Forget lunch! I don't care about lunch. I don't care if I ever eat lunch again. All I care about is Jim. I was frantic. Please let him be okay.
The trip up the mountain seemed to take forever. Even though we think of Jim as a puppy, he actually weighs over ninety pounds. The two men had to take turns carrying him. To make matters worse, the temperature was almost one hundred degrees. By the time we got to the road, both men were exhausted. Chandra was still crying.
We raced off to the vet, with Chris driving, and Chandra holding the last of the ice on Jim's muzzle.
We stopped at the first phone booth, and called the vet. Fortunately, Dr. Osley was there, even though it was Sunday. He lives above his veterinary, and takes emergencies at all hours.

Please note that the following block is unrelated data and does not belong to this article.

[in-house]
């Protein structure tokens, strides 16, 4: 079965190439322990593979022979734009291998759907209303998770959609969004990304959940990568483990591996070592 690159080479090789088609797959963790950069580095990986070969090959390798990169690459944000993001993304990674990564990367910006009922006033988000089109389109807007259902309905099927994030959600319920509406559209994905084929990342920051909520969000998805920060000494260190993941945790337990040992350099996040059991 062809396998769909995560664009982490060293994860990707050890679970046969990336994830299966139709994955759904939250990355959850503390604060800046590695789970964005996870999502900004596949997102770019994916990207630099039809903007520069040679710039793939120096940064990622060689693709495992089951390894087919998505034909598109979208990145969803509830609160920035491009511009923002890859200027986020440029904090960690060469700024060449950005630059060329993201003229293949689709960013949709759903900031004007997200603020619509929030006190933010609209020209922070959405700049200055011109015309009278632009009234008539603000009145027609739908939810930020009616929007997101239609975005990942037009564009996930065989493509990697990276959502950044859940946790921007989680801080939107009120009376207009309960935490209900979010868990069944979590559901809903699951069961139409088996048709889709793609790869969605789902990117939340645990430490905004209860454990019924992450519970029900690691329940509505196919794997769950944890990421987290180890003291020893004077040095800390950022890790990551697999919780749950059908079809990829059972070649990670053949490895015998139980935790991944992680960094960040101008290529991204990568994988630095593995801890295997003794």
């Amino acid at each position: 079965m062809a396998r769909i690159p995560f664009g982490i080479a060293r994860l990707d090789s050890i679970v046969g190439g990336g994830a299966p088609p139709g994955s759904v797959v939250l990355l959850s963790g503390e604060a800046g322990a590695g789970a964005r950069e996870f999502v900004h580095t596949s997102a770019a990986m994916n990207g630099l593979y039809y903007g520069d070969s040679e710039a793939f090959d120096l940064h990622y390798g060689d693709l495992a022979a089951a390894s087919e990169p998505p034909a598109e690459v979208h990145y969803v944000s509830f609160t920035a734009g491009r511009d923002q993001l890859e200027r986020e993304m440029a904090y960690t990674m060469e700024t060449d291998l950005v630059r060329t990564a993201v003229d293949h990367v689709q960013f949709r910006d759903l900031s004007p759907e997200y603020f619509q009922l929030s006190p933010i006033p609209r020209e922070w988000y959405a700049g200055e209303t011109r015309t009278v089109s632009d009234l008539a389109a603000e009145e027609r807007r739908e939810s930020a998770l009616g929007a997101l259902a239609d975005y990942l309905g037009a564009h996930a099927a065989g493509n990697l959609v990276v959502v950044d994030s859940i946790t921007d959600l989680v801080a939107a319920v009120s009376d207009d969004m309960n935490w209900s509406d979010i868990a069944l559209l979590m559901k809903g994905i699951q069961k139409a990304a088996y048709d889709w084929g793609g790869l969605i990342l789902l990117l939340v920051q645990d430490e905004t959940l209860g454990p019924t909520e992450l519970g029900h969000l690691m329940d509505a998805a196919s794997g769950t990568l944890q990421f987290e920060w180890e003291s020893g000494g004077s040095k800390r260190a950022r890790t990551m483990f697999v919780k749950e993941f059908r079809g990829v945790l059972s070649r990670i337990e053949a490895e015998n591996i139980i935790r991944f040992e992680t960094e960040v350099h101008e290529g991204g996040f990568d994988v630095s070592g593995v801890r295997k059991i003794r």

He told us to bring Jim in as quickly as possible.
When we got there, the doctor examined Jim, whose nose had swelled to twice its normal size. The doctor questioned Buck about the snake and what injection he had given Jim.
Buck said, "It was a two-footer fer sure," and that he had given the dog rattlesnake anti-venom. He also explained about the ice.
The doctor told Buck that he had done the right thing. He then gave Jim another shot and sent us home with instructions to keep Jim's head packed in ice all night. If he lived through the night, he'd probably be okay. It was the longest night of my life. I never knew how much I loved that rascally puppy until this crisis happened.
Chris, Chandra and Stuart took turns holding ice packs on Jim all night. I was determined to stay with my son until we knew the final verdict.
Oh my gosh! What happened? It's daylight! I must have fallen asleep. How could I have fallen asleep with Jim so crucial? Where's Jim? They must have taken him away! Oh no! They've taken him away!
I hear voices in the kitchen. I run in. There's the family. There's Dr. Osley examining Jim. The doctor says, "He's a strong dog. Looks like he's going to be okay."
I say to myself, "Son, we're going to have us a long talk about rattlesnakes."